I still feel like a fraud; speaking to my midwife to book my appointments felt nothing but bizarre, and the imposter syndrome is on a whole new level. I have bought nothing but some second-hand maternity dungarees (£2 on Vinted, would you believe it?!), and I am terrified of buying so much as a pair of scratch mittens. I’ll get there, slowly but surely.

I wonder if it will ever truly sink in that it’s real; whether I’ll look down at my bump and feel like it’s really my bump; whether it’ll be the moment I feel that first kick, or see my belly move with the baby’s thump, or whether it never will and even when they arrive, I will still be in total shock that it ever really happened. But right now, I am pregnant, and every day I will continue to stroke my bloat that I await becoming a bump and tell myself I was made to do this.

I can do this, and I am ready for this.

Time To Stop – Deciding To Move On From Infertility (Guest Blogs)

The most difficult part of my infertility struggle wasn’t the miscarriages I endured or the failure to become pregnant each month. Believe it or not, it was accepting an involuntary childless life.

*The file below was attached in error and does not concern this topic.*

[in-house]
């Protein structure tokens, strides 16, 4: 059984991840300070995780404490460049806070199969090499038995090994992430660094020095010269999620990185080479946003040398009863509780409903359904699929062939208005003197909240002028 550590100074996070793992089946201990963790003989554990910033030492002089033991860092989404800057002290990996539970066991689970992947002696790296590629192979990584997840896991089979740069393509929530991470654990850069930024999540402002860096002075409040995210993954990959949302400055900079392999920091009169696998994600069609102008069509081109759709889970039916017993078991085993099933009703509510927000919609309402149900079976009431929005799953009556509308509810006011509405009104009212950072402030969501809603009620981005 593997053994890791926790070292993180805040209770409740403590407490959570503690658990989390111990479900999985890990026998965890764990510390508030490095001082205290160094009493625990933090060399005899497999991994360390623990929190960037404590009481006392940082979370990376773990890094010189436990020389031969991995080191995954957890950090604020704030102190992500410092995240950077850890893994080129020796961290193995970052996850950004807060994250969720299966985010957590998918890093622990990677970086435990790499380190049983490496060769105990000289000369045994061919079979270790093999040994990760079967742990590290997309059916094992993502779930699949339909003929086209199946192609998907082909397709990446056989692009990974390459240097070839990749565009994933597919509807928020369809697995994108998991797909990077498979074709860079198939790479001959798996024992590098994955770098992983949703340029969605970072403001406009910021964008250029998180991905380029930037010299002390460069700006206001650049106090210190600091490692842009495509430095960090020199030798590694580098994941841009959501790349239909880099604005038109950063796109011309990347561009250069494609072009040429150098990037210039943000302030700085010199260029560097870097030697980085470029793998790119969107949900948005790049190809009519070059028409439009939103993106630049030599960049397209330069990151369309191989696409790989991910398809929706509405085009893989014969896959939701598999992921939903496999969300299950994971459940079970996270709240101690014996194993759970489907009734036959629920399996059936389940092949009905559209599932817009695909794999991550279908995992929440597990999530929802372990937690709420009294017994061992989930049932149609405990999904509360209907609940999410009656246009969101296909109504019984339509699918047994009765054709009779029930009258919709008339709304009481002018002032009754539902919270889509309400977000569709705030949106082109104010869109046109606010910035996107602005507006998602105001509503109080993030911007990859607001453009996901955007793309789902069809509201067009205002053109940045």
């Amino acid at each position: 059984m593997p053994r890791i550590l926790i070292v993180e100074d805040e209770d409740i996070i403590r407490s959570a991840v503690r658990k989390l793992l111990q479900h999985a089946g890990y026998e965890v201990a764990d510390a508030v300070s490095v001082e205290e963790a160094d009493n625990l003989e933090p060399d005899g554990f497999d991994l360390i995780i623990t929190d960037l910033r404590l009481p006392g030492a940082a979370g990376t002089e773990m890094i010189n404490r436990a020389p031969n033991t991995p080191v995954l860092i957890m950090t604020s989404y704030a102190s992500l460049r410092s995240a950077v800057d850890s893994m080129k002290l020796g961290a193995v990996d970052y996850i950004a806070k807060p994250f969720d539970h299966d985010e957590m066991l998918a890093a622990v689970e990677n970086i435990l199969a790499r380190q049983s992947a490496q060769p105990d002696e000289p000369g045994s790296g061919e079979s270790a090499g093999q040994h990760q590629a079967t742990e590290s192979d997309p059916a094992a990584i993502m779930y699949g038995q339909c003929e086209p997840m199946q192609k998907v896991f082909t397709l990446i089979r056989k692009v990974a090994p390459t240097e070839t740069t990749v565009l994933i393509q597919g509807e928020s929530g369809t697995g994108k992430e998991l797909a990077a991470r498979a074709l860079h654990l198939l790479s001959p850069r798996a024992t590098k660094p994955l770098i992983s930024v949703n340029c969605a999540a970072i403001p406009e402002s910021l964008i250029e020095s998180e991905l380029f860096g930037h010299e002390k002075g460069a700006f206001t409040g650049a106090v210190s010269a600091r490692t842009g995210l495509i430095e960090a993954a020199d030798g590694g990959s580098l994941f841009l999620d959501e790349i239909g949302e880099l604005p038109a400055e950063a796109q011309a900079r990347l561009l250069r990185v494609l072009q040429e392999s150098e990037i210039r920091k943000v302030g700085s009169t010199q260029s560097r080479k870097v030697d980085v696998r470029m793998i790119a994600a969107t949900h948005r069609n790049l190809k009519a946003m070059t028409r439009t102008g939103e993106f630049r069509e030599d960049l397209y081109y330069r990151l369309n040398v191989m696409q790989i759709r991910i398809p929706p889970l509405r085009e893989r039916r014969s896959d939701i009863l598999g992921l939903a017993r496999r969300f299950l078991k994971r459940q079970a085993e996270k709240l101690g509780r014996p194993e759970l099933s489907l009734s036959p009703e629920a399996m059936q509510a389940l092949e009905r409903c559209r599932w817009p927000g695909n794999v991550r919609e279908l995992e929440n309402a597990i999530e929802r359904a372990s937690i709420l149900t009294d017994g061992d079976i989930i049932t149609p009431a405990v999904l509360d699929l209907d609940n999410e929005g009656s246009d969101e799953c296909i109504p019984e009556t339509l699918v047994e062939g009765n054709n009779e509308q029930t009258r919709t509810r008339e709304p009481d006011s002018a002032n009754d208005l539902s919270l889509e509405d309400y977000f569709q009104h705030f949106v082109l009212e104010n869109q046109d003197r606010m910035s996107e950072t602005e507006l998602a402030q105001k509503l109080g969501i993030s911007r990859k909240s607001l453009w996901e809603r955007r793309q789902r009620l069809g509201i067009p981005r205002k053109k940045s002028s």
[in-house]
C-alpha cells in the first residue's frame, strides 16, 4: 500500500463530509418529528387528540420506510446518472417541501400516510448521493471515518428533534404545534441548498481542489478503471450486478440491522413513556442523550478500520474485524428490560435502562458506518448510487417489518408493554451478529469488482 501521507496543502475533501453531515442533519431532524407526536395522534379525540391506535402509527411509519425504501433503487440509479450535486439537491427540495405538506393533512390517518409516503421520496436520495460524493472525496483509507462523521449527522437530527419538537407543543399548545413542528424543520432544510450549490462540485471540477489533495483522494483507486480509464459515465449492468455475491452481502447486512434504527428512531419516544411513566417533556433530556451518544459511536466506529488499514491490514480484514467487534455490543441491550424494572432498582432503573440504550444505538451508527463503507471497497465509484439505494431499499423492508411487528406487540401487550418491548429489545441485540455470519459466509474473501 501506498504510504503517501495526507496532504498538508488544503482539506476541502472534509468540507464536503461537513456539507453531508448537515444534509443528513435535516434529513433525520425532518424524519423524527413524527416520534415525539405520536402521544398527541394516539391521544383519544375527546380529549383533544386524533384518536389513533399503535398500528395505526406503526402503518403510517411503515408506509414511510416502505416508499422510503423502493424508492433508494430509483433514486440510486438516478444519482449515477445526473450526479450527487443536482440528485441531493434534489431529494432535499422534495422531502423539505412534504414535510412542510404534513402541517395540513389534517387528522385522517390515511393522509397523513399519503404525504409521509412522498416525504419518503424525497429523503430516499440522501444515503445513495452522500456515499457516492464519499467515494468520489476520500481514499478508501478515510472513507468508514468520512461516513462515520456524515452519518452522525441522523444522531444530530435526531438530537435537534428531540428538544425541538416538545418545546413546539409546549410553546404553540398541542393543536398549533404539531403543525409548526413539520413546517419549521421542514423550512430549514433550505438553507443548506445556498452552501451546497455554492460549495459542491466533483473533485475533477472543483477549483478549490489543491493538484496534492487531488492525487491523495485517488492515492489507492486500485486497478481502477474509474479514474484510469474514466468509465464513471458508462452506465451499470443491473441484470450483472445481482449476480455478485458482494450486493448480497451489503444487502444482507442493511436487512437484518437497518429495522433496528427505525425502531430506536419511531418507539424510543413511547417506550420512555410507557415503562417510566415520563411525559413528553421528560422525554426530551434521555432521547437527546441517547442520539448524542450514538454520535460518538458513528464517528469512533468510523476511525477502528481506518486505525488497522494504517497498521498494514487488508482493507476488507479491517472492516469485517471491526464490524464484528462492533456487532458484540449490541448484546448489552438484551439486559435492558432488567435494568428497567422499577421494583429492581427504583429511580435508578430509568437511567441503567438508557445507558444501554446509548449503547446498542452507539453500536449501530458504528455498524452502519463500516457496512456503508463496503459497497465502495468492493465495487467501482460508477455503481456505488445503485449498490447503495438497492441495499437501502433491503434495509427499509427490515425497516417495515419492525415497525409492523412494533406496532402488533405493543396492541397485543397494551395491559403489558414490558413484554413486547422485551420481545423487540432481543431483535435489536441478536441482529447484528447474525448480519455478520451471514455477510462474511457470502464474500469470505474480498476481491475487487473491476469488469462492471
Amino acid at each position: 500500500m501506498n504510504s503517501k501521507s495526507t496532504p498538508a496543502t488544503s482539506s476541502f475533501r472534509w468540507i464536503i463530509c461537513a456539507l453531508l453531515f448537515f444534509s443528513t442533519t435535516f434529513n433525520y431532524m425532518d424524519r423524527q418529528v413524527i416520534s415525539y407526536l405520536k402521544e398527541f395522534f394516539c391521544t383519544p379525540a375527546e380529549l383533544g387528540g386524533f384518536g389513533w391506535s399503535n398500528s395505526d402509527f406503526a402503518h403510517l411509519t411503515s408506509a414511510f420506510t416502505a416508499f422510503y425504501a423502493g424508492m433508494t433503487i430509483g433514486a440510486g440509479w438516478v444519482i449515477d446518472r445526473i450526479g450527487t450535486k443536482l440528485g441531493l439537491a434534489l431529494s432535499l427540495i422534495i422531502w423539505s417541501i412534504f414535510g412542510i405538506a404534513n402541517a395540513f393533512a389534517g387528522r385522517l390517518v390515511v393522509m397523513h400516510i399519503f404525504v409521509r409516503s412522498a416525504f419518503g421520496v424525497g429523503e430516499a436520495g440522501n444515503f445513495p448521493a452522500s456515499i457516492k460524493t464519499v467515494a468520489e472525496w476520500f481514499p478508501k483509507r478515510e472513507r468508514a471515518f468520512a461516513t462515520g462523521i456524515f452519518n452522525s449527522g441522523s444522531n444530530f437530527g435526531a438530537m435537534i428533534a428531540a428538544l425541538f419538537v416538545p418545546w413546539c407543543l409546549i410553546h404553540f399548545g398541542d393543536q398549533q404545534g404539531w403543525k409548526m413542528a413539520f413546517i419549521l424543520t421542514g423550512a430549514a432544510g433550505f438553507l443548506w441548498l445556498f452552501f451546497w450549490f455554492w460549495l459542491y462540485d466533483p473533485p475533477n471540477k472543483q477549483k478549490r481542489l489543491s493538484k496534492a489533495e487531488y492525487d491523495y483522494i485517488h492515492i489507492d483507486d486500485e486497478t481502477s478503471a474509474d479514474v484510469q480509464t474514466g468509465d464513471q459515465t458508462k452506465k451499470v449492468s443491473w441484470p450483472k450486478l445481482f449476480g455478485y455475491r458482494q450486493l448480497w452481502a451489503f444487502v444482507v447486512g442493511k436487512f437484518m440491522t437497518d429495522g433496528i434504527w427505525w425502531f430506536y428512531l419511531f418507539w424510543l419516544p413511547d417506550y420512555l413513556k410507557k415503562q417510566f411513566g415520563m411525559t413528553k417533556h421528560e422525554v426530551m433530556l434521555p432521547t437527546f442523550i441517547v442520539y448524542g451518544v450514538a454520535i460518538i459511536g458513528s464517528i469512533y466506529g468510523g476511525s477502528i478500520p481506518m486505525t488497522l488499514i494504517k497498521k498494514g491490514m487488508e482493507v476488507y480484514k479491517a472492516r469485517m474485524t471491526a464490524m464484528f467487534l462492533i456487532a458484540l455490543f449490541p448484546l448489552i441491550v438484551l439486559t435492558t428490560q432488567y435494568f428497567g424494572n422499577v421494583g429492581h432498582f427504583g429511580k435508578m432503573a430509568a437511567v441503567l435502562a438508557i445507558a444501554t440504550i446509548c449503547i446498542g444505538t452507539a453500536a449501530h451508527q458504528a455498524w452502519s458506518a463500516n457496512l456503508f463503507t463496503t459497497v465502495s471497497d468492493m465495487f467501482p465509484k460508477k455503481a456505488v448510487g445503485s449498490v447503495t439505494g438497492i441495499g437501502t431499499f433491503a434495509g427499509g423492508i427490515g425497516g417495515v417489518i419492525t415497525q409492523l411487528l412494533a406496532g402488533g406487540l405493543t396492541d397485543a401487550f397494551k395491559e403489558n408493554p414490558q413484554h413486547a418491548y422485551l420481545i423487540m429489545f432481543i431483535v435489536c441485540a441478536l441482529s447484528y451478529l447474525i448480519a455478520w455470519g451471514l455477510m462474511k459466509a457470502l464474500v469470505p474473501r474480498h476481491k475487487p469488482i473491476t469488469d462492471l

I knew it was time to close the door on trying to conceive when my mental health hit rock bottom. After ten years of non-stop IVF treatments, the medication became more intense, causing severe anxiety – I was at an all-time low. Over the years it felt as though my husband and I had wasted thousands of pounds only to keep getting IVF fails! Deep-down, I knew we were heading towards a childless path when two rounds of banked egg didn’t pass the stress test after thawing. It meant more money down the drain, including our hopes and dreams of becoming parents. How on earth could we justify spending more money on further treatment? Wishing and praying the next time worked, we gave it one last shot. Hooray, the test was positive! Unfortunately, the joy was short-lived and my path to motherhood was permanently over when my final pregnancy ended in early miscarriage. It was the start of a very different life.